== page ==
You have places to be and money to make so I’ll keep this brief.
Are you constantly plagued with those feelings of: “I can never seem to get everything on my list done—and— I feel like I’m always just trying to catch up.”
As a manager or business owner, you’re constantly being pulled in different directions and while you can’t eliminate interruptions, you can control how much time you delegate to them. An article from the November-December, 1947 Harvard Business Review broke down the relationship in novel way—and yeah, it’s from 1947 but it still rings just as true today…
“Why is it that managers are typically running out of time while their subordinates are typically running out of work?”
The problem is delegation. Managers have three types of time: boss-imposed, system-imposed, and self-imposed. Most managers (in 1947 and today) spend far more time dealing with their subordinate’s problems than they realize. Managers need to learn how to increase the optional component of their self-imposed time by minimizing the lesser components. With the added time managers need to get better control over their boss-imposed and system-imposed activities.
Be aware of when a issue has been passed to you by an employee and rather than taking on problems—request proposed solutions. Letting a dilemma instantly become your responsibility takes the burden off employees—not allowing them to learn from their mistakes and grow in their field.
ABC Analysis: The ABC technique has been used by businesses even before that Business Review article came out in 1947. The method basically involves the categorization of large data into groups. (A) Indicates tasks that are both urgent and important. (B) Indicates tasks that are important but not urgent. While (C) indicates tasks that are neither important nor urgent. Each sub-group is then rank-ordered by priority.
Pareto Theory: ABC analysis is often combined with Pareto analysis (also called the 80/20 rule)—which is the idea that 80% of tasks can be completed in 20% of the disposable time. The remaining 20% of tasks will take up 80% of the time.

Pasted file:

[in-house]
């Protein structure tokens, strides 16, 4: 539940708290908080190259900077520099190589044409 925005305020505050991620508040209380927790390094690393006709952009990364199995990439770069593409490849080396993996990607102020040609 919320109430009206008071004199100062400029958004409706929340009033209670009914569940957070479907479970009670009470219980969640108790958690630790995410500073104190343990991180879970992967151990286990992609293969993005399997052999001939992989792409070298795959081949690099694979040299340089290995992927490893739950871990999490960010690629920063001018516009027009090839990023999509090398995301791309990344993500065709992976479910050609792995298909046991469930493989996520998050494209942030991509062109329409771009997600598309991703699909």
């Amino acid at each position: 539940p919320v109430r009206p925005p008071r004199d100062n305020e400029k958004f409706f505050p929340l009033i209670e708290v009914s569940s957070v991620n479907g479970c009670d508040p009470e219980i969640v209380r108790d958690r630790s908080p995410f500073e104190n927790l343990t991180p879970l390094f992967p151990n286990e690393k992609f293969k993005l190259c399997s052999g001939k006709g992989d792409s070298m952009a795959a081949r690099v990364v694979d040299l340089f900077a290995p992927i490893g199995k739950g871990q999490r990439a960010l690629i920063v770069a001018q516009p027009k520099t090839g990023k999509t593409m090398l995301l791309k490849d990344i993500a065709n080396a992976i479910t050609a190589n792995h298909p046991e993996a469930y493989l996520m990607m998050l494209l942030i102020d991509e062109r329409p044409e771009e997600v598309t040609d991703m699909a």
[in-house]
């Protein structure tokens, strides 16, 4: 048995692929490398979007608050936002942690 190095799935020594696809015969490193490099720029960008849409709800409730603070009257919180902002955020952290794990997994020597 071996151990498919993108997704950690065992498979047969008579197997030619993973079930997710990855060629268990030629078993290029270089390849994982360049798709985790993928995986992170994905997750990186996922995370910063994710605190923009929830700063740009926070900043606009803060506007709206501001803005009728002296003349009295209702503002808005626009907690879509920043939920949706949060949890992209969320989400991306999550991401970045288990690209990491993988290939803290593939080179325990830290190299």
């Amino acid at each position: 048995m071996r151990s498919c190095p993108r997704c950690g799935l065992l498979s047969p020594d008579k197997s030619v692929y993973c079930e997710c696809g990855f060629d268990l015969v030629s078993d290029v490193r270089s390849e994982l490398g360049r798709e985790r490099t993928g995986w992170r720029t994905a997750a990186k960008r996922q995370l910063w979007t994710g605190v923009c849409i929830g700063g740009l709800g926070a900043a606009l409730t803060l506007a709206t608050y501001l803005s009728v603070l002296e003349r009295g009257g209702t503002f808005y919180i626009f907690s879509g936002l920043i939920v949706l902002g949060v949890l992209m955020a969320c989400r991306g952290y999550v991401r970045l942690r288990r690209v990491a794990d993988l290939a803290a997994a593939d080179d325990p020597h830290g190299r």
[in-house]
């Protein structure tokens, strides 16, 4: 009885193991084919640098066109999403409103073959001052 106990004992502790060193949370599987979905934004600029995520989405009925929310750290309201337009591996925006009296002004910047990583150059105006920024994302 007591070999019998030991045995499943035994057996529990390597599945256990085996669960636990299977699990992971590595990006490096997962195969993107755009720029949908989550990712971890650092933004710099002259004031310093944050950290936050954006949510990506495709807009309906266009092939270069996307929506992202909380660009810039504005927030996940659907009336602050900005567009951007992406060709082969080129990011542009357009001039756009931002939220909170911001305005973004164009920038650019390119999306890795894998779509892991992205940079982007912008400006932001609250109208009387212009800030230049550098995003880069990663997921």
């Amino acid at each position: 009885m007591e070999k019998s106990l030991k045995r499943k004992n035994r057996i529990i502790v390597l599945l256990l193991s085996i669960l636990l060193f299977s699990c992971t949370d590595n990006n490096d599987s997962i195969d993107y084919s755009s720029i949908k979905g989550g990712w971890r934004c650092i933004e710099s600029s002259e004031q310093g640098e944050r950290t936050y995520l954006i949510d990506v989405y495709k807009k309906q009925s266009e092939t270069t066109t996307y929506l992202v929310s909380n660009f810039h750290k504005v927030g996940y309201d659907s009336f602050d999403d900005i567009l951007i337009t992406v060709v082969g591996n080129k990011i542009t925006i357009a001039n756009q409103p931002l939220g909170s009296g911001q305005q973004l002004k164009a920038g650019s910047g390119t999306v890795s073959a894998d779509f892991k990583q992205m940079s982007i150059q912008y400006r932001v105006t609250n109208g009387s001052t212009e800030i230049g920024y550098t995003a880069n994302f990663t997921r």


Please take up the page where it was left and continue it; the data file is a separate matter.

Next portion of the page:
POSEC Method: An acronym that mirrors Maslow’s hierarchy of needs:
P: Prioritize your time and define your life by goals
O: Organize things you have to accomplish regularly to be successful (family, finances).
S: Streamline things you may not enjoy doing, but must accomplish (work, chores).
E: Economize things you should do or may even like to do, but they’re not pressingly urgent (hobbies, socializing).
C: Contribute by paying attention to the few remaining things that make a difference (social obligations).
Just Give Me the Tips, Already
Ok, sorry—I know you’re in a rush. Here are some quick tips to help you manage your time on a day-to-day basis.
- Make a to-do list every single day. Organize with your methodology of choice just make sure you’re putting the most important tasks at the top. Tackle the tasks you dread the most, first. Feeling overwhelmed to start? Try to motivate yourself with a reward when you’re finished with that first, horrible chore. Make sure you keep your list with you at all times and at the end of the day, review your list and start to create your list for tomorrow.
- Disconnect—it’s okay. Don’t be afraid to put up a “Do Not Disturb” sign at the office or disconnect your phone or internet if you have a deadline. Getting in the practice of not allowing distractions to, well, distract you can be crucial in order to stay productive. If you’re not sure you’re using your time wisely or want to see how much time you’re actually wasting on distractions every week, give RescueTime a shot—or there’s several others you can try as well.
- Find your most productive time. Are you an early-riser that can bang out the report between 5am and 7:59am—or do you thrive after-hours? Find your time and plan your work schedule around it.
- Focus. Multitasking isn’t always the best approach to getting things checked off your list. Focus on one task at a time by closing all the applications and browser windows that aren’t directly related to the task at hand.
- Leave a 5-10 minute buffer between tasks.
- Target to complete tasks early, rather than on time.
- Set reminders for tasks 15 minutes before rather than at the time its due.
- Don’t be cut meetings or tasks once they’ve gone over the allotted time.